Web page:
Saudi Aramco denies plans to mine Bitcoin

Some countries, including China and Iran, have cracked down on practice, prompting miners to look for new places to mint cryptocurrency

Saudi Aramco, the world's largest oil-exporting company, has denied reports that it is interested in Bitcoin mining.

"With reference to recent reports claiming that the company will embark on Bitcoin mining activities, Aramco confirms that these claims are completely false and inaccurate," the company said on Monday.

Aramco was responding to reports, including claims made by a Brazilian Bitcoin miner, that the world's third-most valuable company was interested in cryptocurrency mining.

Bitcoin mining refers to the process required to create a digital currency, enabling new Bitcoin to enter into circulation. It requires sophisticated, high-powered computers that solve complex problems to create a single Bitcoin.

The mining of Bitcoin has become controversial despite the rise in popularity of digital currencies, as the process is highly energy-intensive and polluting to the environment.

Several countries have cracked down on Bitcoin mining, most notably China and Iran, prompting miners to look for new places to mint their digital currency.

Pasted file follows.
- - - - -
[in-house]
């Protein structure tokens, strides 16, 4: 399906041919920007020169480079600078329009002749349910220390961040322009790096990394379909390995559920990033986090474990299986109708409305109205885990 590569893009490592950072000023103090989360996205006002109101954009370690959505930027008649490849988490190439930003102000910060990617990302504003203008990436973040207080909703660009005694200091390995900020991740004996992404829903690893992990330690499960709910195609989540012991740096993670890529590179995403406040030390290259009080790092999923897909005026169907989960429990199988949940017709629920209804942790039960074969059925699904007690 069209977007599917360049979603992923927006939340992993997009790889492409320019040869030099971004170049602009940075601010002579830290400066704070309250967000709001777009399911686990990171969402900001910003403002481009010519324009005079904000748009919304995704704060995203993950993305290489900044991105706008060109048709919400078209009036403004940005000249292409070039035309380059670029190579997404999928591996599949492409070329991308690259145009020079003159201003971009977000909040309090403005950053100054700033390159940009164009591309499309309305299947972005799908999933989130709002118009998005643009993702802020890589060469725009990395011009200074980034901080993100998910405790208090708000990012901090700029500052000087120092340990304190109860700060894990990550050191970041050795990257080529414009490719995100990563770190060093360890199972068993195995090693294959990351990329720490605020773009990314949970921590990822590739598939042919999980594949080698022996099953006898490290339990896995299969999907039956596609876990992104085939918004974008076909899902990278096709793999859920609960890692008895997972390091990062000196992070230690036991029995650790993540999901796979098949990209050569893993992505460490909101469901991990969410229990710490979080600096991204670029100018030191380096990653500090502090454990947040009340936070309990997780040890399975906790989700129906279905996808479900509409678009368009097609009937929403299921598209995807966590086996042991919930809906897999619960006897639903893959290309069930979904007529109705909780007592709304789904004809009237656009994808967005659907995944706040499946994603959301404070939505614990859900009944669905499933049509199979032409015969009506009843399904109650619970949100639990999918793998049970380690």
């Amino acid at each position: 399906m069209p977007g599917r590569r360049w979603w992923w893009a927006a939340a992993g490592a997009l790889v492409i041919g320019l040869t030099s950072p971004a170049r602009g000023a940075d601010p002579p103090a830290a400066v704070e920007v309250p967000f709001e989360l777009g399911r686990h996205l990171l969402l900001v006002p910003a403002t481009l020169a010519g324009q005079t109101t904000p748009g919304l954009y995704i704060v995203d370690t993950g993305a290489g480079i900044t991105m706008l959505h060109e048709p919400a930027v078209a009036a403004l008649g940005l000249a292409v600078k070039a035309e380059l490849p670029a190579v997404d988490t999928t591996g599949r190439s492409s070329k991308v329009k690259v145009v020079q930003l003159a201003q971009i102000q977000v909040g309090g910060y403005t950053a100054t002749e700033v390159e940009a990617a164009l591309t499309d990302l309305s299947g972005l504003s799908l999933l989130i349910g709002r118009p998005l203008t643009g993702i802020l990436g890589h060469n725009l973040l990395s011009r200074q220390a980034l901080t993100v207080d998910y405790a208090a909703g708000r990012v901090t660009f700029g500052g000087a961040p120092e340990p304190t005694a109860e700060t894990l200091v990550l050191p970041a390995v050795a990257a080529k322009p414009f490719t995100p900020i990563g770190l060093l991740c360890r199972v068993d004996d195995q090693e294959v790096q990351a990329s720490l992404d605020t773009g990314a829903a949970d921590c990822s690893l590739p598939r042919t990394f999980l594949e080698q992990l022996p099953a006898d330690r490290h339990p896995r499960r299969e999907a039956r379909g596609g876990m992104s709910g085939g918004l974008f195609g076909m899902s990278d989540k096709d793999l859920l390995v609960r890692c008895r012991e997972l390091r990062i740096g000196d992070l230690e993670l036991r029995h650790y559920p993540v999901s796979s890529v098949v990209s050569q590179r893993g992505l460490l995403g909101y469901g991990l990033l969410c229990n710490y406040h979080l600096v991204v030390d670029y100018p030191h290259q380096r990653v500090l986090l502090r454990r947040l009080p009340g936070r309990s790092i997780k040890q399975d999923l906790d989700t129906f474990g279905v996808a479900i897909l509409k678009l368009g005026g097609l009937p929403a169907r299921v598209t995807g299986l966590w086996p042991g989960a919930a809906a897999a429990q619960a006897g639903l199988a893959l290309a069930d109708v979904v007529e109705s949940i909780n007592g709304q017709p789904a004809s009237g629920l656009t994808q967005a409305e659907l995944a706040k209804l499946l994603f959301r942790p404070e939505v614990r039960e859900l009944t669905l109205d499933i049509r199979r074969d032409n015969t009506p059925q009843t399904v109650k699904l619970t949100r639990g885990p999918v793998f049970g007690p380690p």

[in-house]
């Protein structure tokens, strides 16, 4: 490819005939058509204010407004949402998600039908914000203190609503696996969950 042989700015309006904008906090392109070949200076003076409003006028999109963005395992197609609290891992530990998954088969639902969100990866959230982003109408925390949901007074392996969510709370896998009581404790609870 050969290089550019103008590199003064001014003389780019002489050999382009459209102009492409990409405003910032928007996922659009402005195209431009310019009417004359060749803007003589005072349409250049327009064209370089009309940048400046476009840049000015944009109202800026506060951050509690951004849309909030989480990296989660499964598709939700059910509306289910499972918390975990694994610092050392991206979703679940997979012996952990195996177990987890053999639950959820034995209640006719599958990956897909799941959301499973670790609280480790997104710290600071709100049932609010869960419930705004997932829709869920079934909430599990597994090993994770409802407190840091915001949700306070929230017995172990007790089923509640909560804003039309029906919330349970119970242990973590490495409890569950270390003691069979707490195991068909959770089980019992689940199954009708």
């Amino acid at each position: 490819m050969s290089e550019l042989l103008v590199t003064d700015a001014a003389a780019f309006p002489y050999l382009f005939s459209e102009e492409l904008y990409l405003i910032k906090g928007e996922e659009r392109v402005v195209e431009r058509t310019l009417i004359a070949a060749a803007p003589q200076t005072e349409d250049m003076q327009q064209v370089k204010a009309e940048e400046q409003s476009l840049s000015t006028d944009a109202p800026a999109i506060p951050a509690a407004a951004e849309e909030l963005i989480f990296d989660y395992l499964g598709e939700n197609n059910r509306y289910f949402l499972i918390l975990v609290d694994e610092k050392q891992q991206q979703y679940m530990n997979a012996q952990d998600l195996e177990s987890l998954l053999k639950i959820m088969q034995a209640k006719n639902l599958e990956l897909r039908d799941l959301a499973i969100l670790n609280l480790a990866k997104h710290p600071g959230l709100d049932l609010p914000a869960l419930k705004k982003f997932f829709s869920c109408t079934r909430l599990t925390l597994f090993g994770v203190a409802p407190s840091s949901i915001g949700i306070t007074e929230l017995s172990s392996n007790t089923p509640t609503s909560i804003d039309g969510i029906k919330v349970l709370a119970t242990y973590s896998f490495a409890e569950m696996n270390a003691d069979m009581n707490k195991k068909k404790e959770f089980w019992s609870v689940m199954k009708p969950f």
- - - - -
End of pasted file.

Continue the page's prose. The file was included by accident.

In June, China said it was shutting down 90 per cent of its Bitcoin mines amid wider regulatory scrutiny of the digital currency.

Iran banned Bitcoin mining in June, blaming the cryptocurrency for four months of continuous power cuts in the country.

The UK has also increased pressure on cryptocurrency mining, shutting down an operation that was stealing thousands of pounds worth of electricity. Around 100 computers were illegally connected to electrical mains and were believed to have siphoned off power.

Last month, authorities in Malaysia arrested the owners of a cryptocurrency mining farm for stealing energy, shut down the unit, and steamrollered 1,069 of its mining machines worth 5.3 million Malaysian ringgit ($1.25m).

Researchers at Cambridge University, in April, estimated that the electricity consumption of the Bitcoin network is almost 120 terawatt-hours per year. That is more than the UAE's energy consumption at 119.45 terawatt-hours, and on course to overtake Pakistan.

The largest cryptocurrency touched its highest level since May on July 31, trading up to $42,390.

Updated: August 2nd 2021, 10:27 AM